Gluten Sensitivity Symptoms

Could You Be Experiencing Gluten Sensitivity Symptoms?

You may be showing gluten sensitivity symptoms and not even be aware of it.  Celiac disease, which is a sensitivity to gluten, can have very mild symptoms or very extreme ones that are life threatening, causing chronic health problems.  Quite often, symptoms vary so much from one person to another that testing can be quite challenging for medical professionals.

Typically, doctors would test you for celiac disease by comparing common gluten sensitivity symptoms to those that you are experiencing.  Then, they perform various tests which either reject or confirm their diagnosis.  Since it has always been difficult to test for this condition in the past, many people have lived with the disease for 10 years of more before they are diagnosed.

Common Gluten Sensitivity Symptoms

Weight gain, depression and excessive fatigue are the most common symptoms associated with celiac disease.  Joint aches and body aches are also popular complaints that are often misdiagnosed in patients as being unexplained symptoms of infertility or fibromyalgia.

Some people also have digestive symptoms present as well such as bloating, cramping, abdominal pain, weight loss, diarrhea and constipation.  Since all of these symptoms are often found in other gastrointestinal disorders, they are often misdiagnosed as well.  Until recently, even if a patient had chronic digestive complaints, gluten sensitivity was rarely suspected.

Infections

Some gluten sensitivity symptoms are in the form of specific infections that rarely seem digestive tract related.  Having a gluten sensitivity can cause a substantial amount of damage to your small intestine's lining which actually houses about 70 percent of your body's immune system.

Secretory IgA are the most damaged properties by gluten sensitivity.  Tissues in your immune system produce these antibodies that play an important role in killing pathogens that come in contact with tissues containing mucous such as the eyes, mouth, sinuses, respiratory tract, urinary tract, digestive tract and vagina.

When secretory IgA are destroyed, you are more vulnerable to the flu and colds as well as sinus, vaginal, eye, gut and urinary tract infections.  Therefore, people that are showing gluten sensitivity symptoms are typically also plagued with these illnesses even though the two do not seem at all related.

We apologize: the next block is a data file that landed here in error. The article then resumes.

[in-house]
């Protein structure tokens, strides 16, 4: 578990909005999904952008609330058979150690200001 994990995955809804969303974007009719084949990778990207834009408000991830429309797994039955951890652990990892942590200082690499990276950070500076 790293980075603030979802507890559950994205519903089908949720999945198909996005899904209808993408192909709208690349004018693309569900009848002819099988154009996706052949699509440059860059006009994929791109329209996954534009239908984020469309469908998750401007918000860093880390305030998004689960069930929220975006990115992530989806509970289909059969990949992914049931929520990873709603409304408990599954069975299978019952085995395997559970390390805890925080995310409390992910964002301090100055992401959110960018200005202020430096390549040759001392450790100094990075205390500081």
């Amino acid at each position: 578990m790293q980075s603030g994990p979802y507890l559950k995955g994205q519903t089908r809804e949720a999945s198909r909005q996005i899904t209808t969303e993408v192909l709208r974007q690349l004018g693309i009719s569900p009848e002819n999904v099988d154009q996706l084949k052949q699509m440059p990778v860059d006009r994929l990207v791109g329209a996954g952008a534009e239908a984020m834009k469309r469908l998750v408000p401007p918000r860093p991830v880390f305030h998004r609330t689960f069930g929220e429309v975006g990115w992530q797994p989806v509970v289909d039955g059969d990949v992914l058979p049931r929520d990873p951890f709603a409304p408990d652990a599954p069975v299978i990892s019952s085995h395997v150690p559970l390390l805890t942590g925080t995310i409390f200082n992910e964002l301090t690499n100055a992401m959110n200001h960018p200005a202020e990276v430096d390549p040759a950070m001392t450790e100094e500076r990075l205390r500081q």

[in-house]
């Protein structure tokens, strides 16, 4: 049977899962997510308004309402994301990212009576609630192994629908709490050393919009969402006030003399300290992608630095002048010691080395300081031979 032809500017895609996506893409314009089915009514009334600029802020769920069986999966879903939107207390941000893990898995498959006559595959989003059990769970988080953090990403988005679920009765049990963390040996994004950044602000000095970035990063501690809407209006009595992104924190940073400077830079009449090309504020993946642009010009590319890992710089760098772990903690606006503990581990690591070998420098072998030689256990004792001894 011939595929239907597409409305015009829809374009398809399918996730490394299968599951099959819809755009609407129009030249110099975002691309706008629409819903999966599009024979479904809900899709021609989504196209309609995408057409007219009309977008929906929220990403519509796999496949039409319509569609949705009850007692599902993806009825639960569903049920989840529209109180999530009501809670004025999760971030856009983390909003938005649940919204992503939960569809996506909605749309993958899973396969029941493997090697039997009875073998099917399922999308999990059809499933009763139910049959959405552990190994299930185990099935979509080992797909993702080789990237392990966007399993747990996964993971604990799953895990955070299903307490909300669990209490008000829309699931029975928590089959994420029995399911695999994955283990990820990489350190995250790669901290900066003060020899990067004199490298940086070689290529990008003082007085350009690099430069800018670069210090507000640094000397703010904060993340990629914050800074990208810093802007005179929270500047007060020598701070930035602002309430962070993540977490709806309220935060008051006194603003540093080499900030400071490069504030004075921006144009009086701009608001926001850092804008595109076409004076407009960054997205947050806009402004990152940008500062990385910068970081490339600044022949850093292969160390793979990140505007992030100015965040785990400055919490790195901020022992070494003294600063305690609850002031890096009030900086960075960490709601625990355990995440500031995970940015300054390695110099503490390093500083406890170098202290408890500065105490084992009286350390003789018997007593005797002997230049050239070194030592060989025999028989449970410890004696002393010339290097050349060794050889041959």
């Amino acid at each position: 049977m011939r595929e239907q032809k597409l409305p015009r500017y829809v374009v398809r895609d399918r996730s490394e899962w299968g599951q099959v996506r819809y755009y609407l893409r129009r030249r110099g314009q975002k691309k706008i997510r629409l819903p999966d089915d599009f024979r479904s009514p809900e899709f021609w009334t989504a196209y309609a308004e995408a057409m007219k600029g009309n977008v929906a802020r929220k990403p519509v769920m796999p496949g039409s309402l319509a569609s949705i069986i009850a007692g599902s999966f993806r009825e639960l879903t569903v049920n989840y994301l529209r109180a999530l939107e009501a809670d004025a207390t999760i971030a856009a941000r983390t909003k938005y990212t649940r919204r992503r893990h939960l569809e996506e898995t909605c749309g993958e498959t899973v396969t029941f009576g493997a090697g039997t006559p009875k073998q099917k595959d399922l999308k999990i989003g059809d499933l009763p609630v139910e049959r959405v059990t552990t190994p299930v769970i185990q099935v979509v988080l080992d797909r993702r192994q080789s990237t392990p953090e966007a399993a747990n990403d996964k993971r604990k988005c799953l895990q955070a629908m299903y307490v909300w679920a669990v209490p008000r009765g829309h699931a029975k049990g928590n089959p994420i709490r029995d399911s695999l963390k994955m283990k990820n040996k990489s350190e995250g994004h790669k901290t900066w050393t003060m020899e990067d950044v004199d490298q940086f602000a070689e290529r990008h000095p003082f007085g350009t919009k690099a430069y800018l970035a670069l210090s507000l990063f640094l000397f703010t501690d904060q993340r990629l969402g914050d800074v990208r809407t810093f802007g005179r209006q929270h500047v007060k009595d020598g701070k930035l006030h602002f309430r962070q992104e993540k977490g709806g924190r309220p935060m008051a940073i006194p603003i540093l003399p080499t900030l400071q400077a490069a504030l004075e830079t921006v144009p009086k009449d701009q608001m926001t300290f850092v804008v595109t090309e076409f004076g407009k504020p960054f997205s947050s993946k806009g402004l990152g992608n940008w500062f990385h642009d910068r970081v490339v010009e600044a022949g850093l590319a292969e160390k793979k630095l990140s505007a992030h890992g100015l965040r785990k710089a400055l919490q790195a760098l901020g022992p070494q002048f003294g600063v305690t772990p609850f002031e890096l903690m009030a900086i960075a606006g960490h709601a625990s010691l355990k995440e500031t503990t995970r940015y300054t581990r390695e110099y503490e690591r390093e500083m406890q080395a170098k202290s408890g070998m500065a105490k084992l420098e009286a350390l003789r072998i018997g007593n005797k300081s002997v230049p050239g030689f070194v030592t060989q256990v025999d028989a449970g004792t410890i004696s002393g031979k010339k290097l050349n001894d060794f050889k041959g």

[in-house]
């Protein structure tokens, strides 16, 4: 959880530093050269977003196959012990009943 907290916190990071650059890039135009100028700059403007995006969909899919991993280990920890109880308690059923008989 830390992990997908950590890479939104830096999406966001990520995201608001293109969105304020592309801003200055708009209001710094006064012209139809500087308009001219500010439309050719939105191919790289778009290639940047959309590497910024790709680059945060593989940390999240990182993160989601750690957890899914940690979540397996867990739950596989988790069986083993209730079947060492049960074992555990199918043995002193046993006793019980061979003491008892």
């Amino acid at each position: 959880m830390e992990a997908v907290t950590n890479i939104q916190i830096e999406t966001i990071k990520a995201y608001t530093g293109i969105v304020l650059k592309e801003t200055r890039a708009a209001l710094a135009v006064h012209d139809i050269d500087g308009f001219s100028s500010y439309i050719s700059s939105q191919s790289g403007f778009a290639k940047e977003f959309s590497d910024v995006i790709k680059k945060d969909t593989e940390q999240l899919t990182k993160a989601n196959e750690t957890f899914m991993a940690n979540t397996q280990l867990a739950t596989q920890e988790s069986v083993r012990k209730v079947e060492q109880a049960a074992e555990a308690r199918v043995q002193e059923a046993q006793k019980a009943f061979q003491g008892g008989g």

Nutrient Deficiencies

Gluten sensitivity symptoms often completely overlook nutrient deficiencies but they really are primary clues that there is intestinal damage.  Unexplained anemia, vitamin B12 and vitamin D deficiencies, magnesium deficiencies and low levels of calcium should all be taken seriously as they can cause mental changes and peripheral neuropathy.

It has now been proven that celiac disease is a huge cause of osteoporosis.  Many dangerous drugs and unwanted doctor visits could have been avoided for many people if individuals had been diagnosed correctly from the beginning.

 

Infertility

It is now believed that gluten sensitivity may be one of the main infertility causes in both men and women, studies have suggested that women who have either lost at least one pregnancy or have no known reasons for infertility, have a 10 percent higher diagnosis of celiac disease.  Of course, most of these women seemed or thought that they were perfectly healthy and showed no gluten sensitivity symptoms.

A gluten free diet for both men and women is now being proven to increase fertility.  Anyone who has unexplained infertility is now being recommended to try a gluten-free diet to test for results.

Autoimmune Diseases

Autoimmune diseases are now being considered celiac disease symptoms as well.  In autoimmune disorders, your body's immune system actually attacks its own tissues or organs.  This destruction leaves your body vulnerable to other immune system issues.

People that have been diagnosed with various autoimmune disorders are now seeing their disease go into remission by following a gluten-free diet in as little as two to six months.